Nov 15, 2011 by Craig GibsonArtist’s impression of the twin apartment buildings that will comprise the Bosco Verticale development.
A street level view of the Bosco Verticale rising from the Milan suburb they are located in.
Milan-based architects Boeri Studios are taking the concept of vertical gardens one step further and building two entire apartment blocks or vertical forests in the city. It is a tantalising glimpse of the greening of our cities and a brave vision of the potential future of our urban environment.
A Vertical Forest
Named the Bosco Verticale (vertical forests), this form of ‘biological architecture’ will comprise two residential towers of 105 meters and 78 metres. With 700 trees and 16,000 shrubs and plants split between the two buildings, this component will equate to one hectare of forest. This environment will not only create an important micro-climate, it will also help to absorb dust, smog and produce oxygen, making it a global symbol for sustainable living.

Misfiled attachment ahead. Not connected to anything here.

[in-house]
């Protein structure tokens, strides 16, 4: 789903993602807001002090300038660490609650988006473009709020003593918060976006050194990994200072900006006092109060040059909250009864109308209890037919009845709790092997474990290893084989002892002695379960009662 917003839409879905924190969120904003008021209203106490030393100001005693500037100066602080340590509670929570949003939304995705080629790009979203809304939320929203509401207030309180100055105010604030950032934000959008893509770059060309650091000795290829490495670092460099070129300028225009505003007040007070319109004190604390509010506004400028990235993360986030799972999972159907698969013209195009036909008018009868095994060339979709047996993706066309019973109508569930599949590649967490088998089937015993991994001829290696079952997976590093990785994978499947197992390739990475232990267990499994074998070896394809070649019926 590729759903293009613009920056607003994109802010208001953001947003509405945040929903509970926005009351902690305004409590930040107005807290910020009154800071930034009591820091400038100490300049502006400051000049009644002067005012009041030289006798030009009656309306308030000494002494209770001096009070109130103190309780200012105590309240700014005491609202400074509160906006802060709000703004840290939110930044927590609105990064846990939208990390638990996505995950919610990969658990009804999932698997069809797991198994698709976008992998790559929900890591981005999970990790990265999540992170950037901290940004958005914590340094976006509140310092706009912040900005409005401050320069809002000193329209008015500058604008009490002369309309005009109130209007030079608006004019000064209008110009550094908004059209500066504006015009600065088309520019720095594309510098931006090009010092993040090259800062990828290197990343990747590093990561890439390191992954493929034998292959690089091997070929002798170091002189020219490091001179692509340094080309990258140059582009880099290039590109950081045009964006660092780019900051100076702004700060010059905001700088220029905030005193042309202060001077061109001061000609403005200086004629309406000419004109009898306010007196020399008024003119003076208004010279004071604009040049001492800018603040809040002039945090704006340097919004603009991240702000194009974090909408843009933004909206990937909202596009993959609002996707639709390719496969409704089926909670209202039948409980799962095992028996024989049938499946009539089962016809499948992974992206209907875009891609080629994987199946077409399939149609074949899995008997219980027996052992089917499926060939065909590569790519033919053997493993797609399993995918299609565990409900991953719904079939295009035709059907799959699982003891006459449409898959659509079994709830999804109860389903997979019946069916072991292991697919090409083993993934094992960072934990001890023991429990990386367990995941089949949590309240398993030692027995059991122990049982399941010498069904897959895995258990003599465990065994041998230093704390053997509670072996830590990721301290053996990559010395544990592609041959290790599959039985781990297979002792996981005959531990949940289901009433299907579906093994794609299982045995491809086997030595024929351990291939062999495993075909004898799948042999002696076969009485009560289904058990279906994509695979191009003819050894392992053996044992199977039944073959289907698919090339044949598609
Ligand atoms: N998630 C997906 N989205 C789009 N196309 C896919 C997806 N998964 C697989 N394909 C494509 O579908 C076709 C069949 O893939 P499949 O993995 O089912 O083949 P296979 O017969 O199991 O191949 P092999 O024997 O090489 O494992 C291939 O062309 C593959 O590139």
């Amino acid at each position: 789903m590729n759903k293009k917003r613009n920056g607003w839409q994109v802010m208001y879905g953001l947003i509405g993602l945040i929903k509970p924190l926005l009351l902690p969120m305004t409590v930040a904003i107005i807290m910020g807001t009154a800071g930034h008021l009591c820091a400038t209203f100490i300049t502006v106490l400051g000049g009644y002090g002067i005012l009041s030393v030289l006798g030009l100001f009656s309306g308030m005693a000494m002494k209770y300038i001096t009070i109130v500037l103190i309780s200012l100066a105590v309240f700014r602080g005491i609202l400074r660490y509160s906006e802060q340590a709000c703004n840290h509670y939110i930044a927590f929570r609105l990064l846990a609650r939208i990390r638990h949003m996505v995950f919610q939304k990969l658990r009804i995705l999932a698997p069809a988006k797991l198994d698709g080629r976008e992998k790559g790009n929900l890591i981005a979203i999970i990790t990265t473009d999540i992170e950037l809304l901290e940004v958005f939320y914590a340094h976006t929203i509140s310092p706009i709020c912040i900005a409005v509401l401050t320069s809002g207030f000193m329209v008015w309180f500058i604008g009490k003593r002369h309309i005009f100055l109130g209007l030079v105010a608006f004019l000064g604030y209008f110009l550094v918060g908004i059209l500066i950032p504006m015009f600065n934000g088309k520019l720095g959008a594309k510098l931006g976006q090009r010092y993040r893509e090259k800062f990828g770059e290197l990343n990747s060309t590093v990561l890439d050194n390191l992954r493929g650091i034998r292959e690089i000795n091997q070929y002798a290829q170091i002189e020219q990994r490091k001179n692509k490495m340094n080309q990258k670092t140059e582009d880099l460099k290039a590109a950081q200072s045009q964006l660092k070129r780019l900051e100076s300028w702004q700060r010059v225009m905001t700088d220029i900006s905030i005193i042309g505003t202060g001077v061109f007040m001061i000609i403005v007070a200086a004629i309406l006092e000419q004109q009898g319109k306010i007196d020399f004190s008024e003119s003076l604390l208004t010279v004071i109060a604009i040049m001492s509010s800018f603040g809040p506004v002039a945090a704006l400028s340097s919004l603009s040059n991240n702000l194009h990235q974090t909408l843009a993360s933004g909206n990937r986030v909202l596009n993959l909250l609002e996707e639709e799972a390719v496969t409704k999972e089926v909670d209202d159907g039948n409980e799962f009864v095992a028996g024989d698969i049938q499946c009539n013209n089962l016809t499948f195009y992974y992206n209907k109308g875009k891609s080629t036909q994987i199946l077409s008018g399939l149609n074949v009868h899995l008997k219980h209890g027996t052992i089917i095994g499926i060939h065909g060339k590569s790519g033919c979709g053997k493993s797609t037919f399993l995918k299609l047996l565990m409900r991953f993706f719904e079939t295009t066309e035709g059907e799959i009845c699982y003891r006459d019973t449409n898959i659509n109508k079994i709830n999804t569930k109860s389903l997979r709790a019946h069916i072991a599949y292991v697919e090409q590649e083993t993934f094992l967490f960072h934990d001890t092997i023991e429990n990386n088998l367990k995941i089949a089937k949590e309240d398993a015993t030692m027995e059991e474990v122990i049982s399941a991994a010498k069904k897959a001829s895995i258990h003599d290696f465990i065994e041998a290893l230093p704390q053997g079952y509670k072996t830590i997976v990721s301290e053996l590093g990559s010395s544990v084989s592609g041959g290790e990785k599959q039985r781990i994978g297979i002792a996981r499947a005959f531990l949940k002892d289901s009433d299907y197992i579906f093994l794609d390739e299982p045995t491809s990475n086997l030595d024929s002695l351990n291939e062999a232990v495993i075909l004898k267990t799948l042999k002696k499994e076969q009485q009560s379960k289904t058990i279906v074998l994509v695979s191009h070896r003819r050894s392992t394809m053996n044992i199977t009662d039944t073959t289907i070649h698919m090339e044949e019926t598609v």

Urban Biological Habitats
All plants for the project are to be sourced with their specific positioning on the apartment facades in mind – a process that took a group of botanists two years to conclude. The building design also necessitated a complex irrigation system to supply the distribution of plants across the various floors.
The project is being touted as a measure to contain urban sprawl, as it will house the same density of residents as 50,000 square metres of conventional urban development.
Designed in 2006, the project is under construction and due for completion in late 2012. Apartments in the complex will retail for between AU$879, 872 to AU$2.6 million.